Solem v. Helm provides more support for Benefield's claim. The Solem Court overturned as a violation of the Eighth Amendment sentences imposed under a statute requiring the imposition of a life sentence without parole for conviction of a seventh nonviolent felony. 463 U.S. at 296-303, 103 S.Ct. at 3012-15.


When reviewing a sentence under Solem we are required to give "substantial deference" to the range of penalties chosen by Congress and the actual sentence imposed by the trial court. 463 U.S. at 290, 103 S.Ct. at 3009. Even though Solem allows our review of Benefield's sentence, that review is limited--"[o]utside the context of capital punishment, successful challenges to the proportionality of sentences [are] exceedingly rare." Id. at 289, 103 S.Ct. at 3009. The reason we accord substantial deference to the determinations made by Congress and the district court is because the responsibility for making sentencing determinations is not with us. The Solem Court was careful to note that Congress "necessarily possesses" broad authority to determine "the types and limits of punishments for crimes." Id. at 290, 103 S.Ct. at 3009. Our role is not to "substitute [our] judgement for that of the sentencing court." Id. at n. 16. Finally, the Court indicated that the substantial deference standard of review dictates that a "reviewing court rarely will be required to engage in extended analysis to determine that a sentence is not disproportionate." Id. The circumstances of this case lead us to conclude that this is not a case requiring extended analysis.


The punishment Benefield received is far less than the maximum punishment for the violation he committed. In fact, it is more consistent with the punishment imposed for misdemeanor violations of the act.2 The particular circumstances of the crime also add to the reasonability of the penalty.3 Our examination of other reported sentences in these types of cases reveal other sentences comparable to the one the defendant received.4 Benefield's sentence is not "unusual" when compared with the sentences received by other defendants convicted in the federal courts.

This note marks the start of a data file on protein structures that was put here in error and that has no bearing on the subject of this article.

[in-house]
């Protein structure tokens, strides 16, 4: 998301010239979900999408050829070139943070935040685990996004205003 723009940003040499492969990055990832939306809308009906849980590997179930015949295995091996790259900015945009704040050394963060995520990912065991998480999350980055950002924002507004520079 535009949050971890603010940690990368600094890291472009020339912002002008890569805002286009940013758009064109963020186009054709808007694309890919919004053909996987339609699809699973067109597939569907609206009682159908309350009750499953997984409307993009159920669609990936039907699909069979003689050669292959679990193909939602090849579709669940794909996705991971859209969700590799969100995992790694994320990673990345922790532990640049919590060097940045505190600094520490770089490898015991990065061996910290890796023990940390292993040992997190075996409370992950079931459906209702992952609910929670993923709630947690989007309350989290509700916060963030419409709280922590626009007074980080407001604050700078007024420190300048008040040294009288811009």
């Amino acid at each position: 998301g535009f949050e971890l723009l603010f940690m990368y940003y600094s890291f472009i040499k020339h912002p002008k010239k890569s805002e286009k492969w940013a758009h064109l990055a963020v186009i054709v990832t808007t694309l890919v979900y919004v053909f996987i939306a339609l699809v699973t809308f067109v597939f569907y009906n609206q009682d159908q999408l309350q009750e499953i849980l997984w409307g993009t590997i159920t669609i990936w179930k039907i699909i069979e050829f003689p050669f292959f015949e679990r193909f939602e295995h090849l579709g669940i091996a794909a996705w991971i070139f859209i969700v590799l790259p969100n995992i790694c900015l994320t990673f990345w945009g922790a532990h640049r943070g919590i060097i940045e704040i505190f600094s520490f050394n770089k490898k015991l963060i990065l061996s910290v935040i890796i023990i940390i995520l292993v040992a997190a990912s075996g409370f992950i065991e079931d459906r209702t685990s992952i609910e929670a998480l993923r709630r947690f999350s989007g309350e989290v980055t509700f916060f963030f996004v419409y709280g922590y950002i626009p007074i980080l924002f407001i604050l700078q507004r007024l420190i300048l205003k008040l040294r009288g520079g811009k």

Examination of Benefield's sentence leads us to conclude that, as a matter of constitutional law, the sentence is not disproportionate to the offense. The fact that a sentence is harsh does not mean that it is unconstitutional. This is not one of the "exceedingly rare" cases where the sentence is disproportionate to the offense committed.

B. Due Process Claims/Fair Trial Claims


1. Factual Inaccuracies in the Presentence Investigation




As his next assignment of error, Benefield alleges that in deciding his sentence, the district court took into account disputed facts in the presentence investigation report (PSI) that the government failed to prove by a preponderance of evidence. Appellant's Brief at 16. Specifically, the defendant challenges the court's conclusion that Benefield had received the warning letter from the Department of Agriculture. Id. at 17. After considering the record of the sentencing proceeding, we find this charge without merit.